SEAL: Sources of Early Akkadian Literature
A Text Corpus of Babylonian and Assyrian Literary Texts from the 3rd and 2nd Millennia BCE
Sources of Early Akkadian Literature is a joint project of the Institute of Archaeology of The Hebrew University of Jerusalem and the Altorientalisches Institut of the University of Leipzig.
Akkadian, i.e. Babylonian and Assyrian, literature, documented on cuneiform tablets from Ancient Mesopotamia (together with Sumerian and Egyptian literature) forms the oldest written literature of mankind.
In the 3rd and 2nd Millennia (c. 2400-1100 BCE), Akkadian literature developed many different literary genres: hymns, lamentations, prayers to various gods, incantations against a range of sources of evil, love-lyrics, wisdom literature (proverbs, fables, riddles), as well as long epics and myths - roughly 550 different compositions. Many of these compositions are not yet published in satisfactory modern editions or scattered throughout a large number of publications.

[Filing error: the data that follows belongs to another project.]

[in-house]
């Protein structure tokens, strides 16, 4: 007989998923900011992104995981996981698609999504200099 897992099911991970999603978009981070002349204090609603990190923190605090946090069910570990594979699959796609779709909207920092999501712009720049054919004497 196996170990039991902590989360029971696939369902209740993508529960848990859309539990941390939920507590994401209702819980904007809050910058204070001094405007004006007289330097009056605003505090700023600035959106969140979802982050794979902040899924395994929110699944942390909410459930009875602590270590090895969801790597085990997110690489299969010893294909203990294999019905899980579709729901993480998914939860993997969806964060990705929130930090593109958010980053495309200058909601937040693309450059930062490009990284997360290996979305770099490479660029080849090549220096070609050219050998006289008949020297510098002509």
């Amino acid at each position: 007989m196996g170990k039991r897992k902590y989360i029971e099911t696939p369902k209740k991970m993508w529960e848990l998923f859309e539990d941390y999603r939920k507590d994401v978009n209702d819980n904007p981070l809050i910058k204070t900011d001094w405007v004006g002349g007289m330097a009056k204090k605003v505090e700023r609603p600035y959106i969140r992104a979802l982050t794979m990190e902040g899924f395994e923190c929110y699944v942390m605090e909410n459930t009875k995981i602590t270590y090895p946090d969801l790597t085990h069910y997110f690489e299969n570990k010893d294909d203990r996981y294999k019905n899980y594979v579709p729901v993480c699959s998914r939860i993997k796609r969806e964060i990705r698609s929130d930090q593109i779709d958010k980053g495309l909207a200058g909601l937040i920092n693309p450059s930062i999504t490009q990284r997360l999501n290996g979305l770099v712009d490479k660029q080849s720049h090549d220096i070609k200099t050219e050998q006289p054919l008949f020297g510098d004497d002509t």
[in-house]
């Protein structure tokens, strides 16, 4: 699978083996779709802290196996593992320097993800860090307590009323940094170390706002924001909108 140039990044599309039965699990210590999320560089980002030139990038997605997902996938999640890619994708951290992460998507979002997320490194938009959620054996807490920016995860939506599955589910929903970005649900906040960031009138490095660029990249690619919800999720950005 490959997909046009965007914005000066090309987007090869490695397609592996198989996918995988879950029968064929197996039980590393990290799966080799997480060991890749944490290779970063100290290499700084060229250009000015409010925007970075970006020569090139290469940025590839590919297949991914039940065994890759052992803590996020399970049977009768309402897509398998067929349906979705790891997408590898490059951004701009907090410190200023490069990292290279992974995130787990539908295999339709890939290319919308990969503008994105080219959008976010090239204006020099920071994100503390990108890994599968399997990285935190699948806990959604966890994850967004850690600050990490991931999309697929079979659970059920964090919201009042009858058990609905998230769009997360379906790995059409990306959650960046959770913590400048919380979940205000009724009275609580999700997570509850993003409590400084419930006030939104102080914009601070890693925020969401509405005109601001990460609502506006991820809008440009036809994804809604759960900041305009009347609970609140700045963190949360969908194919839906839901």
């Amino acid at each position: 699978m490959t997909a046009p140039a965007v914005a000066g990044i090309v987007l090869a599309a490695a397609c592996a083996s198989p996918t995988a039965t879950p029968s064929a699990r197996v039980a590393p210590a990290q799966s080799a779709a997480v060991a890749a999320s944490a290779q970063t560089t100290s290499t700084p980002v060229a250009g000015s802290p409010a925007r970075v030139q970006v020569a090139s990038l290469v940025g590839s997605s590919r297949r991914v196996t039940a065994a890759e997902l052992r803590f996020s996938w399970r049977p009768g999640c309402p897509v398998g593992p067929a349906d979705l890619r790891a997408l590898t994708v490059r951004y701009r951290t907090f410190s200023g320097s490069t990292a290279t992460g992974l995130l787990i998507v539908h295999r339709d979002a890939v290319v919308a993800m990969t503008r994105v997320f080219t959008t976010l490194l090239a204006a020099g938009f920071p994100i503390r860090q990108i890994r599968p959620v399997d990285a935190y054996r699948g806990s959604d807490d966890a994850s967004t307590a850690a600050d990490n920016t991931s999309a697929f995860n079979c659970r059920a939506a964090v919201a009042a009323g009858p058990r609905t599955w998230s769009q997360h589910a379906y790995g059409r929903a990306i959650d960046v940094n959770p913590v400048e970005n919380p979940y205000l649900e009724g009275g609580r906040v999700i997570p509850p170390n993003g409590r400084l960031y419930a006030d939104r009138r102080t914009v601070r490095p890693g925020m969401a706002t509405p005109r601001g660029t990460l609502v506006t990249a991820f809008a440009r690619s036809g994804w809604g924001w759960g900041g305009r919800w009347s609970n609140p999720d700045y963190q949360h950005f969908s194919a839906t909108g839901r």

SEAL ("Sources of Early Akkadian Literature"), which started at 2007, is updated regularly. It aims to compile a complete indexed corpus of Akkadian literary texts from the 3rd and 2nd Millennia BCE, attempting to enable the efficient study of the entire early Akkadian literature in all its philological, literary, and historical aspects.
Many of the editions in SEAL rely on new collations and photos. (For the moment being, these photos cannot be shown publicly due to restricted copy rights.)
As part of this project SEAL will publish the corpus in printed form, in monographs within the new series Leipziger Altorientalistische Studien. Several volumes are currently in preparation:
- N. Wasserman: Old Babylonian Incantations.
- N. Wasserman: Love Lyrics.
- M. P. Streck: Old Babylonian Hymns.
- Elyze Zomer: Middle Babylonian Incantations.
- J. Fechner will publish a monograph on "Altbabylonische Gottesbriefe" outside the SEAL series.